Khan and Patel rebuke Met chief over policing of Sarah Everard vigil

The Conservative home secretary and Labour mayor of London were both left dissatisfied by the Metropolitan police commissioner’s reason for the handling of a vigil for Sarah Everard and have actually called for an independent investigation, they have actually said.

A day of significant advancements saw Dame Cressida Dick’s future put into question after the vigil on London’s Clapham Common on Saturday evening came down into mayhem and claims of manhandling by police, triggering prevalent criticism.

Priti Patel, the house secretary, demanded a report from the Met which was offered today however left “questions to be responded to”, a spokesperson said. A Home Office source stated: “By meaning if she was satisfied, there would not be questions staying.”

London’s mayor Sadiq Khan openly rebuked the commissioner, who he assisted to select in 2017 as the very first lady to hold the role of Britain’s many senior authorities chief. Khan stated he was “not pleased” by Dick’s account of why officers clashed with women at the vigil and demanded 2 independent questions.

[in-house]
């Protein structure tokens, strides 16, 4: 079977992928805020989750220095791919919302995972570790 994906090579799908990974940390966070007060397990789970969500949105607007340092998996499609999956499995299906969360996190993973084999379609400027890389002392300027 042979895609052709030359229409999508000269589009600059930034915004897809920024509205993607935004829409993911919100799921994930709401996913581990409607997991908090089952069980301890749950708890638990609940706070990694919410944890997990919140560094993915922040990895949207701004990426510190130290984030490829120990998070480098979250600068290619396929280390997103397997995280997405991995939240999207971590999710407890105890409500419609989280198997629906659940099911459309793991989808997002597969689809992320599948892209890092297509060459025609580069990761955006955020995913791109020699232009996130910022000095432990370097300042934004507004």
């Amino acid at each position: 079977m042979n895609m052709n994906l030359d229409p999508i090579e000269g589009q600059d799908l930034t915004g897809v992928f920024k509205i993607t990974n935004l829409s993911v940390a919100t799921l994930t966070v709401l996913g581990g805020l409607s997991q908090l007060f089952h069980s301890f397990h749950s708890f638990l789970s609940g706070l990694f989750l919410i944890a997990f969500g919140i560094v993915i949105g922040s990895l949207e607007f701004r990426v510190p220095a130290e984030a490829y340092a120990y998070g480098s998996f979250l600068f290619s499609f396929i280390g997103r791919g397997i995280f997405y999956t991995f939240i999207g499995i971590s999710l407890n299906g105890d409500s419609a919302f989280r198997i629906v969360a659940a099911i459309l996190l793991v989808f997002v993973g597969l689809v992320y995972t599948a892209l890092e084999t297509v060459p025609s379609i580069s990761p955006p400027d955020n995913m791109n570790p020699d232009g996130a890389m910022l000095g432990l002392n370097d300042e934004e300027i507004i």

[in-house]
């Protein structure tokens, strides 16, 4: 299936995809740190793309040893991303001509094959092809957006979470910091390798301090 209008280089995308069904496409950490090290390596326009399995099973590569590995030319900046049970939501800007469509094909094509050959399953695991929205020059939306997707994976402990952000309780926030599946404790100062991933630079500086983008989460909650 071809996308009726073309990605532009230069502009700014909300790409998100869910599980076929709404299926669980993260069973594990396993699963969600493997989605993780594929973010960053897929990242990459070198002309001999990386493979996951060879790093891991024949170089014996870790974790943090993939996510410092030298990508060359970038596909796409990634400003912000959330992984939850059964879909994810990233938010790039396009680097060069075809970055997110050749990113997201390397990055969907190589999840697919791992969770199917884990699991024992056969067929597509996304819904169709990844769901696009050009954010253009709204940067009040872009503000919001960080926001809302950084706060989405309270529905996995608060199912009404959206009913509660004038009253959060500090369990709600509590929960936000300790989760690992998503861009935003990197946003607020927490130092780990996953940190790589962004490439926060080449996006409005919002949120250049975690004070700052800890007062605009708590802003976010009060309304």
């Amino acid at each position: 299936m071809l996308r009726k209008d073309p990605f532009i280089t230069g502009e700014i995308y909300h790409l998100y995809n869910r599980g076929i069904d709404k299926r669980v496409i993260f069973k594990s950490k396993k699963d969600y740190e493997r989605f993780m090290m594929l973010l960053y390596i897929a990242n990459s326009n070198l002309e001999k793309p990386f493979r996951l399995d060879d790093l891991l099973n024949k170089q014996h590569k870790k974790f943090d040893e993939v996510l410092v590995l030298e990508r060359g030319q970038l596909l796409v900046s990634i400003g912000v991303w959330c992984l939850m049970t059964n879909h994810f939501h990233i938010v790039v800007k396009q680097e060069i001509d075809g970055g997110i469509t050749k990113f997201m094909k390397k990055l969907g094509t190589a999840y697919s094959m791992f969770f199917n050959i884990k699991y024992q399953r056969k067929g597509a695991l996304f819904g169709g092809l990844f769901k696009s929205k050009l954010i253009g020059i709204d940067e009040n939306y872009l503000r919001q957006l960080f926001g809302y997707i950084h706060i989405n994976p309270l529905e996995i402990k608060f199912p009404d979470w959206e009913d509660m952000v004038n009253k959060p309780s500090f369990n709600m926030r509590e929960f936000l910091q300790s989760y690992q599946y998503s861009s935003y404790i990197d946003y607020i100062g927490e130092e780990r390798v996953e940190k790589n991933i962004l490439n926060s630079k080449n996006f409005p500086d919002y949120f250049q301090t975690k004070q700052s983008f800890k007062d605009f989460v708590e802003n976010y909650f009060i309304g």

Khan said the scenes on Saturday night were unacceptable after he summoned Dick and her deputy, Sir Stephen Home, to Town hall to explain themselves.

In a statement the Labour mayor said he had asked and gotten assurances from the Met recently that the vigil would be policed sensitively. Khan, a previous human rights legal representative, stated this assurance had actually not been followed.

The rejection by the London mayor and home secretary of the Met’s justifications left the commissioner fighting for her job, with just over a year of her five-year term remaining.

In a declaration the Office stated: “The home secretary has checked out the report provided by the Metropolitan police and feels there are still concerns to be responded to. In the interests of making sure public confidence in the police, previously this afternoon the home secretary asked Her Majesty’s Inspectorate of Constabulary to perform a lessons learned review into the policing of the occasion at Clapham Common.”